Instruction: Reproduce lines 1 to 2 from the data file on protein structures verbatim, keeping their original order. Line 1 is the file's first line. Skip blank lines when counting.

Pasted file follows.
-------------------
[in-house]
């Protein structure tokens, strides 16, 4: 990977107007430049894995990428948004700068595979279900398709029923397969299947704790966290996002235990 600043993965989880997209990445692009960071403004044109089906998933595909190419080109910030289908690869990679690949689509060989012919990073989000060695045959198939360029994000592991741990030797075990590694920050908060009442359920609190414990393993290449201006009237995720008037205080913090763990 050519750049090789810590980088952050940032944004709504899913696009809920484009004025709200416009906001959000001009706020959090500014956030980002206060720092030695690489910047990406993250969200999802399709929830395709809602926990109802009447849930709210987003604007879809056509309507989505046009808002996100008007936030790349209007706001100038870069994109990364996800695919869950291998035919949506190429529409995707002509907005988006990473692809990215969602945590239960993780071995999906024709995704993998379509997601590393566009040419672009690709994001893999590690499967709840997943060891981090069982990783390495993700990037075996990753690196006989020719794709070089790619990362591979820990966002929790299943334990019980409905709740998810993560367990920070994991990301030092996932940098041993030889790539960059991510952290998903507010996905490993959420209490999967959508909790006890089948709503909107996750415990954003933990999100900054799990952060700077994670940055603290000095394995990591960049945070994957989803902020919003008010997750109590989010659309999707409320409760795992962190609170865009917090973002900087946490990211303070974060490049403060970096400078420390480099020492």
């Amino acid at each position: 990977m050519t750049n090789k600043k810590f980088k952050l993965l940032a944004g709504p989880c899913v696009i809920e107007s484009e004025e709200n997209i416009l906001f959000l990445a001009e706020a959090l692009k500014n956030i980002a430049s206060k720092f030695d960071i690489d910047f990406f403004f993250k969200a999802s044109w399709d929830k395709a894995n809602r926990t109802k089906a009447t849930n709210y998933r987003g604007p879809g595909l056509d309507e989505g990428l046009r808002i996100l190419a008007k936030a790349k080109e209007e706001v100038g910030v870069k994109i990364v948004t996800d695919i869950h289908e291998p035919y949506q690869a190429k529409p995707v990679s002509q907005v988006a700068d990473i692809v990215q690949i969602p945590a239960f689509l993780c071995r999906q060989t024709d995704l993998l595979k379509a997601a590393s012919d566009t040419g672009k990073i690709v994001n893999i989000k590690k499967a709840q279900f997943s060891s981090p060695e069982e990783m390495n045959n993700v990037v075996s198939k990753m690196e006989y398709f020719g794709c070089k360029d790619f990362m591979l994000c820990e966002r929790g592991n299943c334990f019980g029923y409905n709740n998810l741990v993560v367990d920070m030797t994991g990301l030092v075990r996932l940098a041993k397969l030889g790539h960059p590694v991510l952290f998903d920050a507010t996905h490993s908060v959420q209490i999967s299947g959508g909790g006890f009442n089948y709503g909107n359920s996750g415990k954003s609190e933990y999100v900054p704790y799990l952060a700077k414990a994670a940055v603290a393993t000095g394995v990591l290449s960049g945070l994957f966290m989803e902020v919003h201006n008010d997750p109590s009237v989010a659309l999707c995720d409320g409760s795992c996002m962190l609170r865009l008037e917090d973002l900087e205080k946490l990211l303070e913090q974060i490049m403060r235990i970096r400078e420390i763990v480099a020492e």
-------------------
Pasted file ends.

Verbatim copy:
[in-house]
């Protein structure tokens, strides 16, 4: 990977107007430049894995990428948004700068595979279900398709029923397969299947704790966290996002235990 600043993965989880997209990445692009960071403004044109089906998933595909190419080109910030289908690869990679690949689509060989012919990073989000060695045959198939360029994000592991741990030797075990590694920050908060009442359920609190414990393993290449201006009237995720008037205080913090763990 050519750049090789810590980088952050940032944004709504899913696009809920484009004025709200416009906001959000001009706020959090500014956030980002206060720092030695690489910047990406993250969200999802399709929830395709809602926990109802009447849930709210987003604007879809056509309507989505046009808002996100008007936030790349209007706001100038870069994109990364996800695919869950291998035919949506190429529409995707002509907005988006990473692809990215969602945590239960993780071995999906024709995704993998379509997601590393566009040419672009690709994001893999590690499967709840997943060891981090069982990783390495993700990037075996990753690196006989020719794709070089790619990362591979820990966002929790299943334990019980409905709740998810993560367990920070994991990301030092996932940098041993030889790539960059991510952290998903507010996905490993959420209490999967959508909790006890089948709503909107996750415990954003933990999100900054799990952060700077994670940055603290000095394995990591960049945070994957989803902020919003008010997750109590989010659309999707409320409760795992962190609170865009917090973002900087946490990211303070974060490049403060970096400078420390480099020492």